[vuh-gair-ee, vey-guh-ree]
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noun, plural va·gar·ies.
  1. an unpredictable or erratic action, occurrence, course, or instance: the vagaries of weather; the vagaries of the economic scene.
  2. a whimsical, wild, or unusual idea, desire, or action.

Origin of vagary

1565–75, in sense “wandering journey”; apparently < Latin vagārī to wander

Synonyms for vagary

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Historical Examples of vagary

British Dictionary definitions for vagary


noun plural -garies
  1. an erratic or outlandish notion or action; whim

Word Origin for vagary

C16: probably from Latin vagārī to roam; compare Latin vagus vague
Collins English Dictionary - Complete & Unabridged 2012 Digital Edition © William Collins Sons & Co. Ltd. 1979, 1986 © HarperCollins Publishers 1998, 2000, 2003, 2005, 2006, 2007, 2009, 2012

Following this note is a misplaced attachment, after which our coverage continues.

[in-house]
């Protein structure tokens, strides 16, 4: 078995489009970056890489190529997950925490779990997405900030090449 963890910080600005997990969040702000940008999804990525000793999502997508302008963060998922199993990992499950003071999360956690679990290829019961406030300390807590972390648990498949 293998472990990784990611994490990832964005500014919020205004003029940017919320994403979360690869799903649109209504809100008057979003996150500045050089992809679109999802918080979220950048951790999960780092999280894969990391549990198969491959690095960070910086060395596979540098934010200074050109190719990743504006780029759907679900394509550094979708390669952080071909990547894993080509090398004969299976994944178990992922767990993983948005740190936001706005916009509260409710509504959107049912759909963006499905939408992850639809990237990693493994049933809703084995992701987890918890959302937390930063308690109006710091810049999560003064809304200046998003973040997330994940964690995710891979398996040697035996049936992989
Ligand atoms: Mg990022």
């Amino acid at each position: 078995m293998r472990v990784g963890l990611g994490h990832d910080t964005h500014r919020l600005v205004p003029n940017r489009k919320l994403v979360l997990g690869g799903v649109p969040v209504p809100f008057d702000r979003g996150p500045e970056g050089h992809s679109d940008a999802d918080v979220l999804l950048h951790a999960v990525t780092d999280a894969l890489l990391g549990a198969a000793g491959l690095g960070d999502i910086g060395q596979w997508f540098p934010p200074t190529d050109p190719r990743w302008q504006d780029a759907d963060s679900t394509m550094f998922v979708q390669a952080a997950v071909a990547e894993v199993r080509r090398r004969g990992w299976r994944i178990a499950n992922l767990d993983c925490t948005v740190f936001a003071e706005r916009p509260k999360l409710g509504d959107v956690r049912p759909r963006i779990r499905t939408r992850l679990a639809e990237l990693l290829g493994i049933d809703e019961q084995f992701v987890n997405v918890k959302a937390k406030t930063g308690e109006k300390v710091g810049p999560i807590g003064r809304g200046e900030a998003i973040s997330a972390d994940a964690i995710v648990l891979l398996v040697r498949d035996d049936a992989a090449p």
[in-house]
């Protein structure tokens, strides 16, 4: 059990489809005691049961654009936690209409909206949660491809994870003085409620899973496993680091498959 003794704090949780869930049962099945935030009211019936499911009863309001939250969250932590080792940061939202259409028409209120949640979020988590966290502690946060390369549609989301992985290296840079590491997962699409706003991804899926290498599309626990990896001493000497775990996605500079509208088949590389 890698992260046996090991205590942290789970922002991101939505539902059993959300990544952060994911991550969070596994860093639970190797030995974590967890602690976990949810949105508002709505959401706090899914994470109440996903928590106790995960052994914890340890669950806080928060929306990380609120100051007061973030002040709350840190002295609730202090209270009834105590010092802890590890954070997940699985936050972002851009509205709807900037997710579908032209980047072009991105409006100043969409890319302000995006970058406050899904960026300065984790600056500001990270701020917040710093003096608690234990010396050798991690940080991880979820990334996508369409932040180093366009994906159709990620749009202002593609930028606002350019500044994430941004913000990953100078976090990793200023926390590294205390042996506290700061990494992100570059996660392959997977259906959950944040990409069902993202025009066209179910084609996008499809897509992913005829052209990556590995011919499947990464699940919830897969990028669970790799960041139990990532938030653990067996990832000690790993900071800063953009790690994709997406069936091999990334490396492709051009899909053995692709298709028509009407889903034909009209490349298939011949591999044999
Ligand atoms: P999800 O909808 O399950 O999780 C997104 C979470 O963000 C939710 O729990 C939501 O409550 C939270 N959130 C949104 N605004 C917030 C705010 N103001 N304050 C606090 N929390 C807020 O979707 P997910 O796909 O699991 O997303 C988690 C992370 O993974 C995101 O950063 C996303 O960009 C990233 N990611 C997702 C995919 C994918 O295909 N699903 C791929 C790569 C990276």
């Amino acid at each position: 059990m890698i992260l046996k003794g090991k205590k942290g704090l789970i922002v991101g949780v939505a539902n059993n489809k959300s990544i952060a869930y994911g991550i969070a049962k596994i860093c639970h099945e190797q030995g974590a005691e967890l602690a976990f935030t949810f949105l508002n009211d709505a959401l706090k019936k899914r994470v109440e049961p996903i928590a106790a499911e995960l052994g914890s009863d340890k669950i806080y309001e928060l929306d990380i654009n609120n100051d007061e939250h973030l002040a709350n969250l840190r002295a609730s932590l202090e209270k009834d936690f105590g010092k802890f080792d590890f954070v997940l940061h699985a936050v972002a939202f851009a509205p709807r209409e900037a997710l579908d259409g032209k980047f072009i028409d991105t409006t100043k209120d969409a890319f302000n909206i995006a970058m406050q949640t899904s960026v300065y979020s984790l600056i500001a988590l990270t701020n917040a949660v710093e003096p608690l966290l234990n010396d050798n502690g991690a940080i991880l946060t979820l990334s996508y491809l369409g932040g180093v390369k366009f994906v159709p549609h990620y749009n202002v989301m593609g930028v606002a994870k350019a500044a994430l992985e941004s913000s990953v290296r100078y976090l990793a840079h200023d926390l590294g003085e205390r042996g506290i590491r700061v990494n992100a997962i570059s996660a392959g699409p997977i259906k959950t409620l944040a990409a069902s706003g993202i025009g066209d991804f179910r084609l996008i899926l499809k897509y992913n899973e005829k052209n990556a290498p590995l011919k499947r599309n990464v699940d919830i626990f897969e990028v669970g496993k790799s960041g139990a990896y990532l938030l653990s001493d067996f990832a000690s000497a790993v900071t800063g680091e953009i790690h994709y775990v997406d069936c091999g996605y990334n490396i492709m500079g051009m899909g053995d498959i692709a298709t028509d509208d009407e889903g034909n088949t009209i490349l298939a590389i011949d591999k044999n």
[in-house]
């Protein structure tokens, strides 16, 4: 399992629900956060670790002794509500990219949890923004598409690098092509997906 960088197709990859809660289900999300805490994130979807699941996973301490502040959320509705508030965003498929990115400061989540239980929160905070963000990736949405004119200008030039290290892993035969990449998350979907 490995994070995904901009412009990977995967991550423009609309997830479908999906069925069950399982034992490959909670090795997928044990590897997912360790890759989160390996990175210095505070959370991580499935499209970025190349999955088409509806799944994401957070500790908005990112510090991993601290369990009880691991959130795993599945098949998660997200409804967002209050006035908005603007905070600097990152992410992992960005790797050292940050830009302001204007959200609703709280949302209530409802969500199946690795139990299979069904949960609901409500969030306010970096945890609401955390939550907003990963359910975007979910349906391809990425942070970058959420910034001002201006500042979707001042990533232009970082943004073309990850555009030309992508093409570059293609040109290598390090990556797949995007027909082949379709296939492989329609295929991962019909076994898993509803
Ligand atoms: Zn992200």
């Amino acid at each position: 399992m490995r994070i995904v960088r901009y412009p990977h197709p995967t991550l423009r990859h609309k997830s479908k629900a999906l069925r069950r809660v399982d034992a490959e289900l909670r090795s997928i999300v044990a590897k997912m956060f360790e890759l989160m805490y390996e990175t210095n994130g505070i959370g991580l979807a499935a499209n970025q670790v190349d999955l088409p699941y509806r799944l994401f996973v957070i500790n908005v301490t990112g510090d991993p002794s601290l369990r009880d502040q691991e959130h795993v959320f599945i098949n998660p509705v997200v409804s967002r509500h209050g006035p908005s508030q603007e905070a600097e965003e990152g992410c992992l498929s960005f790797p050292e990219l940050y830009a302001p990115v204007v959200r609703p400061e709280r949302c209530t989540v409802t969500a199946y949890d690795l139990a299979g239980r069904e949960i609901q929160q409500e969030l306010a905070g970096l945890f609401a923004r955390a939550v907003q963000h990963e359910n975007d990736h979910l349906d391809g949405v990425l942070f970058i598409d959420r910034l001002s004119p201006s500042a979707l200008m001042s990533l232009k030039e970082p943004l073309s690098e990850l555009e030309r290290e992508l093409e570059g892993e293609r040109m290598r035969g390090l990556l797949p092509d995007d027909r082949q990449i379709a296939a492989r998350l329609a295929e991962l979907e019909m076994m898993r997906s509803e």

Word Origin and History for vagary

1570s, "a wandering, a roaming journey," probably from Latin vagari "to wander, roam, be unsettled, spread abroad," from vagus "roving, wandering" (see vague). Current meaning of "eccentric notion or conduct" (1620s) is from notion of mental wandering. Related: Vagaries.

Online Etymology Dictionary, © 2010 Douglas Harper